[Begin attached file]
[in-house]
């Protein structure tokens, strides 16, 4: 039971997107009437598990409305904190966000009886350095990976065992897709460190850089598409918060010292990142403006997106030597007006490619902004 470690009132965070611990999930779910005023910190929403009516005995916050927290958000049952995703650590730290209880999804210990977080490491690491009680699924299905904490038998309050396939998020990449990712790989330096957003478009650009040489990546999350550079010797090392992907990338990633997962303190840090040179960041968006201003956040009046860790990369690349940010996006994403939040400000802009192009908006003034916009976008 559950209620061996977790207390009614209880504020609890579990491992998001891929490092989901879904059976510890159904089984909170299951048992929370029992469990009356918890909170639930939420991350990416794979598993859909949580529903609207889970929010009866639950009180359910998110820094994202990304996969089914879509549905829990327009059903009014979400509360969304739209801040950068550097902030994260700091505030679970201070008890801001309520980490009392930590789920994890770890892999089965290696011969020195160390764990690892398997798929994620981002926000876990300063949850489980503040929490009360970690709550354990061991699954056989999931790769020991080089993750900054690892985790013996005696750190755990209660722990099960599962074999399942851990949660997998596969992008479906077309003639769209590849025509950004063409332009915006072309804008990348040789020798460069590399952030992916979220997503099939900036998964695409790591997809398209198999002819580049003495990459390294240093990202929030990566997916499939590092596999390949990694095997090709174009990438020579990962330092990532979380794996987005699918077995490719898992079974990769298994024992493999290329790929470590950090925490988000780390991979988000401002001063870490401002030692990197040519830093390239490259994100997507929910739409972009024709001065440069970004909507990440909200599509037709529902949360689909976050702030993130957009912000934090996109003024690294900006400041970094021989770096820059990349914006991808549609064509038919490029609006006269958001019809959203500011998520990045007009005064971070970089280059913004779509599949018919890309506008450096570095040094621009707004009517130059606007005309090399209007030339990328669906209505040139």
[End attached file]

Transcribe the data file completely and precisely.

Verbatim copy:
[in-house]
């Protein structure tokens, strides 16, 4: 039971997107009437598990409305904190966000009886350095990976065992897709460190850089598409918060010292990142403006997106030597007006490619902004 470690009132965070611990999930779910005023910190929403009516005995916050927290958000049952995703650590730290209880999804210990977080490491690491009680699924299905904490038998309050396939998020990449990712790989330096957003478009650009040489990546999350550079010797090392992907990338990633997962303190840090040179960041968006201003956040009046860790990369690349940010996006994403939040400000802009192009908006003034916009976008 559950209620061996977790207390009614209880504020609890579990491992998001891929490092989901879904059976510890159904089984909170299951048992929370029992469990009356918890909170639930939420991350990416794979598993859909949580529903609207889970929010009866639950009180359910998110820094994202990304996969089914879509549905829990327009059903009014979400509360969304739209801040950068550097902030994260700091505030679970201070008890801001309520980490009392930590789920994890770890892999089965290696011969020195160390764990690892398997798929994620981002926000876990300063949850489980503040929490009360970690709550354990061991699954056989999931790769020991080089993750900054690892985790013996005696750190755990209660722990099960599962074999399942851990949660997998596969992008479906077309003639769209590849025509950004063409332009915006072309804008990348040789020798460069590399952030992916979220997503099939900036998964695409790591997809398209198999002819580049003495990459390294240093990202929030990566997916499939590092596999390949990694095997090709174009990438020579990962330092990532979380794996987005699918077995490719898992079974990769298994024992493999290329790929470590950090925490988000780390991979988000401002001063870490401002030692990197040519830093390239490259994100997507929910739409972009024709001065440069970004909507990440909200599509037709529902949360689909976050702030993130957009912000934090996109003024690294900006400041970094021989770096820059990349914006991808549609064509038919490029609006006269958001019809959203500011998520990045007009005064971070970089280059913004779509599949018919890309506008450096570095040094621009707004009517130059606007005309090399209007030339990328669906209505040139």